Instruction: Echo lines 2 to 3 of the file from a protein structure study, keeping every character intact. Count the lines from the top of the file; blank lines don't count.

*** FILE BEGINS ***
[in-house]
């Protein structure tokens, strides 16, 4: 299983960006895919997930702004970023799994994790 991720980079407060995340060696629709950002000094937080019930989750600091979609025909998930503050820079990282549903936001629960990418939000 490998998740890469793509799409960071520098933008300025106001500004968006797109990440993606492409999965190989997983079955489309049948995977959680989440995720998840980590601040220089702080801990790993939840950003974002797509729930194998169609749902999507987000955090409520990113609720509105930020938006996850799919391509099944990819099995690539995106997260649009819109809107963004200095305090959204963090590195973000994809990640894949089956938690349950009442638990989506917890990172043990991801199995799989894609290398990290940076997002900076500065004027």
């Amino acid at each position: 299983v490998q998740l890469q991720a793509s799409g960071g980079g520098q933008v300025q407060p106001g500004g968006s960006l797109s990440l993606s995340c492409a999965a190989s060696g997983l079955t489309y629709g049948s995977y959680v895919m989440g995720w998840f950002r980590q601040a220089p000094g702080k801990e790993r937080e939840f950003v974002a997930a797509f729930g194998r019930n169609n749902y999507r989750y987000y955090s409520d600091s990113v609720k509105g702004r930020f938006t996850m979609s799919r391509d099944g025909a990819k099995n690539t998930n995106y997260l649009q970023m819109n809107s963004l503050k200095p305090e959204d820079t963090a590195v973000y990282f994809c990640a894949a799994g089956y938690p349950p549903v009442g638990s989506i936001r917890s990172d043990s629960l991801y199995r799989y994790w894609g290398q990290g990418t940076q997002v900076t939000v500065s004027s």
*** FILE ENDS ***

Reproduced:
């Protein structure tokens, strides 16, 4: 299983960006895919997930702004970023799994994790 991720980079407060995340060696629709950002000094937080019930989750600091979609025909998930503050820079990282549903936001629960990418939000 490998998740890469793509799409960071520098933008300025106001500004968006797109990440993606492409999965190989997983079955489309049948995977959680989440995720998840980590601040220089702080801990790993939840950003974002797509729930194998169609749902999507987000955090409520990113609720509105930020938006996850799919391509099944990819099995690539995106997260649009819109809107963004200095305090959204963090590195973000994809990640894949089956938690349950009442638990989506917890990172043990991801199995799989894609290398990290940076997002900076500065004027």
């Amino acid at each position: 299983v490998q998740l890469q991720a793509s799409g960071g980079g520098q933008v300025q407060p106001g500004g968006s960006l797109s990440l993606s995340c492409a999965a190989s060696g997983l079955t489309y629709g049948s995977y959680v895919m989440g995720w998840f950002r980590q601040a220089p000094g702080k801990e790993r937080e939840f950003v974002a997930a797509f729930g194998r019930n169609n749902y999507r989750y987000y955090s409520d600091s990113v609720k509105g702004r930020f938006t996850m979609s799919r391509d099944g025909a990819k099995n690539t998930n995106y997260l649009q970023m819109n809107s963004l503050k200095p305090e959204d820079t963090a590195v973000y990282f994809c990640a894949a799994g089956y938690p349950p549903v009442g638990s989506i936001r917890s990172d043990s629960l991801y199995r799989y994790w894609g290398q990290g990418t940076q997002v900076t939000v500065s004027s």